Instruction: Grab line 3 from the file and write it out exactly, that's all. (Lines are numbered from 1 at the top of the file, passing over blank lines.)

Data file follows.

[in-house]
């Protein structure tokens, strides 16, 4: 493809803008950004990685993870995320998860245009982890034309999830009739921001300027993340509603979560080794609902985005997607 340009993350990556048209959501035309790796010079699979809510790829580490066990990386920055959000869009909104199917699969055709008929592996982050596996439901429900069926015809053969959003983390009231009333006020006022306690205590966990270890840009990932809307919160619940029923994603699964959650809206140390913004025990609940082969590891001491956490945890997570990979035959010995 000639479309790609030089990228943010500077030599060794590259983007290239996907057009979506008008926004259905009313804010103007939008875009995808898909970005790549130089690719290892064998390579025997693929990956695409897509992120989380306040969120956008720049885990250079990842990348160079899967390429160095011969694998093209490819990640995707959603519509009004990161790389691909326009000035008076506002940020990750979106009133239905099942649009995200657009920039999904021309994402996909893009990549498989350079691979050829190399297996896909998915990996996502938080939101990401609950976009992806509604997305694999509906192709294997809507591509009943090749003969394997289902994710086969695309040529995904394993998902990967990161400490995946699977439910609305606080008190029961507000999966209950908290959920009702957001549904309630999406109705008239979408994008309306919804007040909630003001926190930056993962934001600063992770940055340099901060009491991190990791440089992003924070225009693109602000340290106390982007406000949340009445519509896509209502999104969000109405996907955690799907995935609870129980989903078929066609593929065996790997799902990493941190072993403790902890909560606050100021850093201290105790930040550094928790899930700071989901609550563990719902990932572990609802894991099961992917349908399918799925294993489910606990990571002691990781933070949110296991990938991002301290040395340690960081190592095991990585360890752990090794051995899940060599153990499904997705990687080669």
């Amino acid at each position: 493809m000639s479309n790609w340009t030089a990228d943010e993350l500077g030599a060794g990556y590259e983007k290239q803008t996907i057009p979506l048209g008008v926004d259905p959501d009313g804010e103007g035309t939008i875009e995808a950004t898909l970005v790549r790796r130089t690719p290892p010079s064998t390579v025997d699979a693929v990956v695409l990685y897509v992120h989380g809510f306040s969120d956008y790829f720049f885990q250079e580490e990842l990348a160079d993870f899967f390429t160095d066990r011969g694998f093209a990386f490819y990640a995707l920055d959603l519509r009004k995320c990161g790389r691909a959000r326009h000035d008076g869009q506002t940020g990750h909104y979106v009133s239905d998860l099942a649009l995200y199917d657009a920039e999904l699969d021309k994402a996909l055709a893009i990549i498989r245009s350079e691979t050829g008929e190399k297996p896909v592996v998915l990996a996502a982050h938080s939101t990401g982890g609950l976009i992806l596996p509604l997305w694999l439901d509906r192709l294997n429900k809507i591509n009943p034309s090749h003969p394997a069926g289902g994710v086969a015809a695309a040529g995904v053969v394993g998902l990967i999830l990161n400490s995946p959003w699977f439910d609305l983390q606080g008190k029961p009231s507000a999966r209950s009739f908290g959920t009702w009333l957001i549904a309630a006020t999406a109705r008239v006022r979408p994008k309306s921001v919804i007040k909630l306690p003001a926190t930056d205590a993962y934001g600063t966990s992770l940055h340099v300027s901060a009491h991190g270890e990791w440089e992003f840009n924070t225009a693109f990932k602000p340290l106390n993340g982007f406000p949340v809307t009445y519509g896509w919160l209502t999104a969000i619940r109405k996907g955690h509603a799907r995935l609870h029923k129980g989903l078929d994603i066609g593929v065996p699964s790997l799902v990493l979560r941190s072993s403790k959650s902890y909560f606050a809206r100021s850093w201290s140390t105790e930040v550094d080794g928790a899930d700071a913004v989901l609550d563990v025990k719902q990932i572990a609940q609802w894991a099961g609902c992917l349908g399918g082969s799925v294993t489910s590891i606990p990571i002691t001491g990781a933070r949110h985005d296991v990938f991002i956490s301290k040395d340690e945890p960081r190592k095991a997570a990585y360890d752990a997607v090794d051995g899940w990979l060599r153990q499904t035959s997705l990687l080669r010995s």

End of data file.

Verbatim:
């Amino acid at each position: 493809m000639s479309n790609w340009t030089a990228d943010e993350l500077g030599a060794g990556y590259e983007k290239q803008t996907i057009p979506l048209g008008v926004d259905p959501d009313g804010e103007g035309t939008i875009e995808a950004t898909l970005v790549r790796r130089t690719p290892p010079s064998t390579v025997d699979a693929v990956v695409l990685y897509v992120h989380g809510f306040s969120d956008y790829f720049f885990q250079e580490e990842l990348a160079d993870f899967f390429t160095d066990r011969g694998f093209a990386f490819y990640a995707l920055d959603l519509r009004k995320c990161g790389r691909a959000r326009h000035d008076g869009q506002t940020g990750h909104y979106v009133s239905d998860l099942a649009l995200y199917d657009a920039e999904l699969d021309k994402a996909l055709a893009i990549i498989r245009s350079e691979t050829g008929e190399k297996p896909v592996v998915l990996a996502a982050h938080s939101t990401g982890g609950l976009i992806l596996p509604l997305w694999l439901d509906r192709l294997n429900k809507i591509n009943p034309s090749h003969p394997a069926g289902g994710v086969a015809a695309a040529g995904v053969v394993g998902l990967i999830l990161n400490s995946p959003w699977f439910d609305l983390q606080g008190k029961p009231s507000a999966r209950s009739f908290g959920t009702w009333l957001i549904a309630a006020t999406a109705r008239v006022r979408p994008k309306s921001v919804i007040k909630l306690p003001a926190t930056d205590a993962y934001g600063t966990s992770l940055h340099v300027s901060a009491h991190g270890e990791w440089e992003f840009n924070t225009a693109f990932k602000p340290l106390n993340g982007f406000p949340v809307t009445y519509g896509w919160l209502t999104a969000i619940r109405k996907g955690h509603a799907r995935l609870h029923k129980g989903l078929d994603i066609g593929v065996p699964s790997l799902v990493l979560r941190s072993s403790k959650s902890y909560f606050a809206r100021s850093w201290s140390t105790e930040v550094d080794g928790a899930d700071a913004v989901l609550d563990v025990k719902q990932i572990a609940q609802w894991a099961g609902c992917l349908g399918g082969s799925v294993t489910s590891i606990p990571i002691t001491g990781a933070r949110h985005d296991v990938f991002i956490s301290k040395d340690e945890p960081r190592k095991a997570a990585y360890d752990a997607v090794d051995g899940w990979l060599r153990q499904t035959s997705l990687l080669r010995s």